MGE SKYLINE.jpg (copy) (copy) (copy)

Water vapor billows from MGE’s Blount Street power plant, which now runs on natural gas instead of coal. MGE proposes to raise electric and natural gas rates in 2017, in an application filed with state regulators on Friday.

Madison Gas & Electric is asking state regulators for permission to raise its rates in 2017.

The Madison utility company wants to increase electric rates by 1.7 percent and natural gas rates by 3.7 percent.

If the state Public Service Commission (PSC) approves the proposal as is, it would add about $1.50 a month to the average residential customer’s electric bill, raising it from the current $91.17 a month to $92.67.

For the average residential natural gas customer who pays about $624.42 a year, it would cost about $20.45 more, for a total of $644.87 a year, MGE spokesman Steve Schultz said.

The higher charges will help finance continuing improvements to the transmission grid that carries electricity around the area as well as to the natural gas distribution system, MGE said.

“The primary reason for the rate request is continued reliability,” the utility said in a news release.

Fixed charges for residential and small business electric customers would not change in 2017 under the plan, but the kilowatt-hour charges — that rise or fall depending on a customer’s use of power — would increase.

Fixed rates for larger commercial and industrial customers have not yet been determined and will be considered as part of the rate design process, Schultz said.

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“We’re happy to see that they’re not proposing any increase to the fixed charge. We’re still evaluating the remainder of the proposal,” said Kurt Runzler, acting executive director of the Wisconsin Citizens Utility Board (CUB).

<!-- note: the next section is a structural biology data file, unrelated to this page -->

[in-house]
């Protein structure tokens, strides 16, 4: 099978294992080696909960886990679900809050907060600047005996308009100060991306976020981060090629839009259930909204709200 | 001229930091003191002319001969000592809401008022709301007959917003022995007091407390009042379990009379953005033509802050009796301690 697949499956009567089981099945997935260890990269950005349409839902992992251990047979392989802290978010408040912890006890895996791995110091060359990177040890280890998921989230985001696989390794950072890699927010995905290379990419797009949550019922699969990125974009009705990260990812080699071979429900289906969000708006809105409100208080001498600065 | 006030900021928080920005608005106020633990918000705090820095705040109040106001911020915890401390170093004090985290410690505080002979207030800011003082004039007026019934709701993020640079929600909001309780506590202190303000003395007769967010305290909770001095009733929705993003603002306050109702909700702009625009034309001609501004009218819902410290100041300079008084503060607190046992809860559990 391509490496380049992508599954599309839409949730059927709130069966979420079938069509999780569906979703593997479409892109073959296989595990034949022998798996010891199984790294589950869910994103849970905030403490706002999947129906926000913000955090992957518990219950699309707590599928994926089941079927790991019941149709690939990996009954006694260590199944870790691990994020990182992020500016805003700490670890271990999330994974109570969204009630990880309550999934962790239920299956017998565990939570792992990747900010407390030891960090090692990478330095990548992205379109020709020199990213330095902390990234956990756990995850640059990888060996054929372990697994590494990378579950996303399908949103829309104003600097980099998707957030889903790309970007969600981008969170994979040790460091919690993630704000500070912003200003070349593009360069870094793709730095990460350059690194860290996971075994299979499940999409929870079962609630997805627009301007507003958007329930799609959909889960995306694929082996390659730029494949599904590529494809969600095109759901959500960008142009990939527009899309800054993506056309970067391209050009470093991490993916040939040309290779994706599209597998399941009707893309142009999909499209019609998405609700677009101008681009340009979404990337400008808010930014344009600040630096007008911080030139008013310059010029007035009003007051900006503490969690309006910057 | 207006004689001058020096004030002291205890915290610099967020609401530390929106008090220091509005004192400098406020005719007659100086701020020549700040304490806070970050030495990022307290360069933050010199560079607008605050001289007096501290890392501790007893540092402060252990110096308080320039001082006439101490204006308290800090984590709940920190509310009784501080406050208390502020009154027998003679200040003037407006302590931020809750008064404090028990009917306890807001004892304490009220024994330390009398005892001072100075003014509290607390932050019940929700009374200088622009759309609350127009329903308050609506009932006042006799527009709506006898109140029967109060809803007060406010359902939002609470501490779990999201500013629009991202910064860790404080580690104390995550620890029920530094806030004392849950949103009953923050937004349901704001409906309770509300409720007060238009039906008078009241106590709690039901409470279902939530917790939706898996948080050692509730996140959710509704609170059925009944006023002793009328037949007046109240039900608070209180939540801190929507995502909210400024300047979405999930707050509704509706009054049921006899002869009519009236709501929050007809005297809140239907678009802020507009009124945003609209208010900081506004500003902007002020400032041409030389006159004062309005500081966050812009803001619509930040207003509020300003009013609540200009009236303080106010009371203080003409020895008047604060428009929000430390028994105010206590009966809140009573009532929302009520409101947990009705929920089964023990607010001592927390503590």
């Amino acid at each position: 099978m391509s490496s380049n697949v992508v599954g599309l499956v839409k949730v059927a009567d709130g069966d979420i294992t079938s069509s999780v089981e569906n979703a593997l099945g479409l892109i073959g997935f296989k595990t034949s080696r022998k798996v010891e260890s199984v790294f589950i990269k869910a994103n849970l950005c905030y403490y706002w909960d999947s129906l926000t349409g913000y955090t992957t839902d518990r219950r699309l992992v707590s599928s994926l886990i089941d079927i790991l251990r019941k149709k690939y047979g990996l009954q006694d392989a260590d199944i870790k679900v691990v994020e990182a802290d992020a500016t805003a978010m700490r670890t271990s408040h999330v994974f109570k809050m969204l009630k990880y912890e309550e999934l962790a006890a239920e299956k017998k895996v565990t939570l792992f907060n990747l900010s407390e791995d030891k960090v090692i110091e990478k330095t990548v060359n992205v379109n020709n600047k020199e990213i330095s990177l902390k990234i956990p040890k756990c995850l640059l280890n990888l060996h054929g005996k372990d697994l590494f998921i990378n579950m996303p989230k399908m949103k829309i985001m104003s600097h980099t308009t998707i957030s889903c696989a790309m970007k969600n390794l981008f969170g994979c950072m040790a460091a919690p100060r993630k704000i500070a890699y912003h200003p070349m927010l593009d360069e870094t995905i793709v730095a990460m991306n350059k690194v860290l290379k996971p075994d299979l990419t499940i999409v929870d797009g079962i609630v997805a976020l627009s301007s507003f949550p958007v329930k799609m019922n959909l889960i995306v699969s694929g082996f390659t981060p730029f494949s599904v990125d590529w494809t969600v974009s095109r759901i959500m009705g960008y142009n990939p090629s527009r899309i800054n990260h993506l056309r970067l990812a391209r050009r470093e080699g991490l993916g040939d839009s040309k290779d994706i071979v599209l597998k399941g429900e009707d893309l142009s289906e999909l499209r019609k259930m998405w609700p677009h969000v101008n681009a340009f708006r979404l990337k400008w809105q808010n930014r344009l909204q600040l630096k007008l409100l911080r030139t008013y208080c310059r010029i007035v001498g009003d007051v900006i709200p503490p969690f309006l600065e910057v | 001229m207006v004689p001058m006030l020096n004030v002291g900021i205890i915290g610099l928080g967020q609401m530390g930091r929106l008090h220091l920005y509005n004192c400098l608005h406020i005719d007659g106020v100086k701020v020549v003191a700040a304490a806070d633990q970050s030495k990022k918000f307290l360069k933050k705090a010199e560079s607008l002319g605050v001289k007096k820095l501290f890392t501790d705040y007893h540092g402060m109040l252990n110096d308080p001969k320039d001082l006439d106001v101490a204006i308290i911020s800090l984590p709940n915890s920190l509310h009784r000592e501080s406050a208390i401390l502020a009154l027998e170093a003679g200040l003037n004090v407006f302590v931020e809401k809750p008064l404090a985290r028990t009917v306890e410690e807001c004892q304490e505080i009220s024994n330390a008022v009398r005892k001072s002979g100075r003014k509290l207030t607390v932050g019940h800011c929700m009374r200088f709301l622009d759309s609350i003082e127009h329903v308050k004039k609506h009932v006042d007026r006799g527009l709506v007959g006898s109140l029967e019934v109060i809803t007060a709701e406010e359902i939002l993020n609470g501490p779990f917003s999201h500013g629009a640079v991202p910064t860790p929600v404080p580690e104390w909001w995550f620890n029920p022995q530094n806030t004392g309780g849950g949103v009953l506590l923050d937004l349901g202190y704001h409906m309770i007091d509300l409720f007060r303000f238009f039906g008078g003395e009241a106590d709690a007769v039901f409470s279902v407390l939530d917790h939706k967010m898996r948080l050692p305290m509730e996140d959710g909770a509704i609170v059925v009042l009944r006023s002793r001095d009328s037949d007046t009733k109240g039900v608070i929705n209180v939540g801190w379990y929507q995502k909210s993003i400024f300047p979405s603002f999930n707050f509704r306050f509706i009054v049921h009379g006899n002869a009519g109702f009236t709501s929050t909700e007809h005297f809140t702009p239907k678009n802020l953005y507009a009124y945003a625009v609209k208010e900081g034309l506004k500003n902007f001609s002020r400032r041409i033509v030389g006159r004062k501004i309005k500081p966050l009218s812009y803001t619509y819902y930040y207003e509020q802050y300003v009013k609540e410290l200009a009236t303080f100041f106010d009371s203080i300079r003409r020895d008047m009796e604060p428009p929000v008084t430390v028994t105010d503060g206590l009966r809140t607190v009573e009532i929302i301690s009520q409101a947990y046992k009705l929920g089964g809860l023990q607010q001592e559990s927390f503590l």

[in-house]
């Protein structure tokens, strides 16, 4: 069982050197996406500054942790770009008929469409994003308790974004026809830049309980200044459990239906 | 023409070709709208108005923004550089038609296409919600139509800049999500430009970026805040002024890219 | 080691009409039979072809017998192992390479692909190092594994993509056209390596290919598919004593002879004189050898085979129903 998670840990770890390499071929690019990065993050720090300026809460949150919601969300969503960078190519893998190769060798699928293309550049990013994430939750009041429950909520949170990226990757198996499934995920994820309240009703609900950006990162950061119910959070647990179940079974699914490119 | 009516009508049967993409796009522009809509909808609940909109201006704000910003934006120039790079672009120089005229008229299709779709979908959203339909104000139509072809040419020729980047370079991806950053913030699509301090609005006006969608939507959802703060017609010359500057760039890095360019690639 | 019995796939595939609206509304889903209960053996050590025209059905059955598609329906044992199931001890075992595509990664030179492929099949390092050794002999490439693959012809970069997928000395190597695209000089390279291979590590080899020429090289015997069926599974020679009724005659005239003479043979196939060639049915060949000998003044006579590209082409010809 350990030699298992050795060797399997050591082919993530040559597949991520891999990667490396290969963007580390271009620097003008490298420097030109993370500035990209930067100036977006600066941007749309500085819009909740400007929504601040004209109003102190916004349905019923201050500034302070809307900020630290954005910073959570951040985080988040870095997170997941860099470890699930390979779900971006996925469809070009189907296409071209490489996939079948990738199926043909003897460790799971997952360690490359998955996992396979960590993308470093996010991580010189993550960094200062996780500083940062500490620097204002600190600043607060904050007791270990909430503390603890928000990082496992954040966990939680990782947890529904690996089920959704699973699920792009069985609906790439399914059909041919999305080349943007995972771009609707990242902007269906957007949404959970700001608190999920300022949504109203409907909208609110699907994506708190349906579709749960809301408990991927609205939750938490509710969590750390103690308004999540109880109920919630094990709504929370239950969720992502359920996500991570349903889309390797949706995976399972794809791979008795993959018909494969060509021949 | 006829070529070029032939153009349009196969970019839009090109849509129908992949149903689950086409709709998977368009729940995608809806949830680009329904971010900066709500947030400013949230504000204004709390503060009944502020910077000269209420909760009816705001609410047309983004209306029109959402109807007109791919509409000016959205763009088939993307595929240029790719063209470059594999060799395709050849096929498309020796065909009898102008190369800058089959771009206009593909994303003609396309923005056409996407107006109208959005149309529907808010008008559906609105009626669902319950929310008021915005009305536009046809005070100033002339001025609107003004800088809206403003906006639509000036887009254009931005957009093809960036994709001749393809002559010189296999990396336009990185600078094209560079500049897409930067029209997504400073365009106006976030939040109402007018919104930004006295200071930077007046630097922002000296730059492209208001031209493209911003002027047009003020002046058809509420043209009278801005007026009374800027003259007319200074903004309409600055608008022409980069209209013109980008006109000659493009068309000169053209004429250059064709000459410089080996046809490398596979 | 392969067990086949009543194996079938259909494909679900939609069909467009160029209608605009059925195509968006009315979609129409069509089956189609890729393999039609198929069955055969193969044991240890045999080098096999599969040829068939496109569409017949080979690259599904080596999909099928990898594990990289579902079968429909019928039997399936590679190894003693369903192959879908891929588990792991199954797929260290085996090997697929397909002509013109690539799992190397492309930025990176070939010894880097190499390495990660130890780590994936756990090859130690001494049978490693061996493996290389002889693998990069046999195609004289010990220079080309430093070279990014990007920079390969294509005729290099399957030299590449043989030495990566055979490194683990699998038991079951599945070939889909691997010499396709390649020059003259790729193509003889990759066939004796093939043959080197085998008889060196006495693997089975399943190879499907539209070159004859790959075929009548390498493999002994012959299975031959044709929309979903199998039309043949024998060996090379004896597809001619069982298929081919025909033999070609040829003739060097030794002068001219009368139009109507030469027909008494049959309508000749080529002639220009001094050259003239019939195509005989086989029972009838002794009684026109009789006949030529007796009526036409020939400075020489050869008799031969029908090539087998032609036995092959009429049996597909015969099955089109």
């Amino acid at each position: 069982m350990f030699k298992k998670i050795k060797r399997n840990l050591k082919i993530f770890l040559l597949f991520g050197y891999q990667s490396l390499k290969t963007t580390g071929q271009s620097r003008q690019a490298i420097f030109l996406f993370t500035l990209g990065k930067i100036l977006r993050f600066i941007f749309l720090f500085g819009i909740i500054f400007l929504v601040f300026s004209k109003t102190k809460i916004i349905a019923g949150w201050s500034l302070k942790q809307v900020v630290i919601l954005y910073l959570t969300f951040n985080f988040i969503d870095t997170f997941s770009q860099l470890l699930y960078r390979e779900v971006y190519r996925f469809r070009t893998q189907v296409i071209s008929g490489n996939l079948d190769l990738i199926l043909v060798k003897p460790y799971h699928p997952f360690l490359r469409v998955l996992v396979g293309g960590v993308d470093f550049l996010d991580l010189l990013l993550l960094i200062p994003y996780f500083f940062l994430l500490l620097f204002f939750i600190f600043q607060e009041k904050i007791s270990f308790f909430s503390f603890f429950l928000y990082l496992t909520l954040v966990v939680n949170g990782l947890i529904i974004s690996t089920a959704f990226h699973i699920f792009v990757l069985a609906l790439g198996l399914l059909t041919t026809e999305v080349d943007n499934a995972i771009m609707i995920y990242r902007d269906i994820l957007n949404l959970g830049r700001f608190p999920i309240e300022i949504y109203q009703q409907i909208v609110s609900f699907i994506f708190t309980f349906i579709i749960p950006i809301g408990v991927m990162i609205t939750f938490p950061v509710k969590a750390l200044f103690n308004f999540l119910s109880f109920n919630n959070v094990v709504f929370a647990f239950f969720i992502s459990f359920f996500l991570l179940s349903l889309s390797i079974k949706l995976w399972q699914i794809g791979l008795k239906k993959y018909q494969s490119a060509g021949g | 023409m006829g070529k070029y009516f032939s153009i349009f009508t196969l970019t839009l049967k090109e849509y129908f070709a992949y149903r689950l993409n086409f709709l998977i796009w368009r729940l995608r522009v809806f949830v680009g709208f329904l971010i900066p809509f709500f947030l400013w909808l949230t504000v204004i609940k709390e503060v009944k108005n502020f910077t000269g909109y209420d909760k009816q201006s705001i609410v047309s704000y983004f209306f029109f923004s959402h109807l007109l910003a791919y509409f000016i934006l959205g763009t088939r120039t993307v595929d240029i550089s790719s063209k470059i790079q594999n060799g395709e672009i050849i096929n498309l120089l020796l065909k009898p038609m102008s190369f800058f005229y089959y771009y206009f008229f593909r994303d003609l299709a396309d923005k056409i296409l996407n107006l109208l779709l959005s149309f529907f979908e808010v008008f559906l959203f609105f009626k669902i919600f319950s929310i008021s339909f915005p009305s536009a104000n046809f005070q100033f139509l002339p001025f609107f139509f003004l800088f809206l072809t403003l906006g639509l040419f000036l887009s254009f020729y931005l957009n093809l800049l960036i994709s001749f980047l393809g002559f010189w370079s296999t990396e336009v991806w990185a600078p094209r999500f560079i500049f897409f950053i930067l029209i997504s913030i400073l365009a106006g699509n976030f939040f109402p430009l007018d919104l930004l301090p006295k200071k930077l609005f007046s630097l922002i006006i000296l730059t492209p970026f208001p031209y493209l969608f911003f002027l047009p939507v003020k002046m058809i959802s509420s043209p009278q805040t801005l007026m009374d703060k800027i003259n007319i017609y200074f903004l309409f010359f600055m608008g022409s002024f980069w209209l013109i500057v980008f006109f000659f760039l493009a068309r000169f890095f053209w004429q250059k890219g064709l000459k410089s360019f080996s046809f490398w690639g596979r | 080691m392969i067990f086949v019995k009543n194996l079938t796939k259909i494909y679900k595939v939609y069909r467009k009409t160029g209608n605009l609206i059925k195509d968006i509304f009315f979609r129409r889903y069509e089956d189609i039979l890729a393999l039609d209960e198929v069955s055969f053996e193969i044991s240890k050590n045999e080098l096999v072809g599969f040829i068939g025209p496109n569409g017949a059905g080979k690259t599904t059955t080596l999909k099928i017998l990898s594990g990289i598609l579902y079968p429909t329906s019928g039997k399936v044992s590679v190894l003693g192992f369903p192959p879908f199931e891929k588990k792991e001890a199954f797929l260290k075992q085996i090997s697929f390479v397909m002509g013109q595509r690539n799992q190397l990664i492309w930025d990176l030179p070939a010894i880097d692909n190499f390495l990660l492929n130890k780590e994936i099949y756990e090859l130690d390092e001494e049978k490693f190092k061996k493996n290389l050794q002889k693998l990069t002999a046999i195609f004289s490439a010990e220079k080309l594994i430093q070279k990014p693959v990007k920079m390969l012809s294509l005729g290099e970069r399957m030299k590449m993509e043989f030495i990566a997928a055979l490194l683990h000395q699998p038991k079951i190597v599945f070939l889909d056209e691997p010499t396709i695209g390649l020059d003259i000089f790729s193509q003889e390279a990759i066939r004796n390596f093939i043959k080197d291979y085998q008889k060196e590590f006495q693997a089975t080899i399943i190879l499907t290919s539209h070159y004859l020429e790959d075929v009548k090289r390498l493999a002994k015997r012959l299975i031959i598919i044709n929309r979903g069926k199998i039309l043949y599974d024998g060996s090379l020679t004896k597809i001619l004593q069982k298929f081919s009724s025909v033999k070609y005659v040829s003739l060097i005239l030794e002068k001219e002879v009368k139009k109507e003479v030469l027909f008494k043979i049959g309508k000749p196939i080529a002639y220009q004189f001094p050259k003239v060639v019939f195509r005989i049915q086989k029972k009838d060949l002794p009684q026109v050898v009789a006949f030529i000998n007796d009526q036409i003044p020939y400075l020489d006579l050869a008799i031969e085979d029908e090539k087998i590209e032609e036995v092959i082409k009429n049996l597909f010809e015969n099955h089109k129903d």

Another citizens group, RePower Madison, also said it was glad to see the fixed rate would not rise for residential customers.

“RePower Madison would really like to see MGE actually reduce the fixed fee as many customers asked during the community energy conversations,” spokesman Mitch Brey said.

Two years ago, MGE proposed a dramatic change in its rate structure that would have hiked the fixed rate from $10.50 a month to $67 a month by 2017. It involved shifting costs for generating power and sending it to a customer’s home from the kilowatt-hour portion of the bill to the fixed monthly charge.

But a storm of opposition from citizens, local governments and interest groups resulted in a modified plan, under an agreement between MGE and CUB. It raised fixed charges to $19 a month, as of 2015, and froze the fixed charges for 2016, while inching down the kilowatt-hour rate.

MGE also began a yearlong effort to communicate with local residents through a series of meetings it called “community conversations.”

The PSC will take written comments on MGE’s request and a public hearing is likely to be held in the fall, Schultz said.

The three-member commission is expected to act on the proposal in late 2016.

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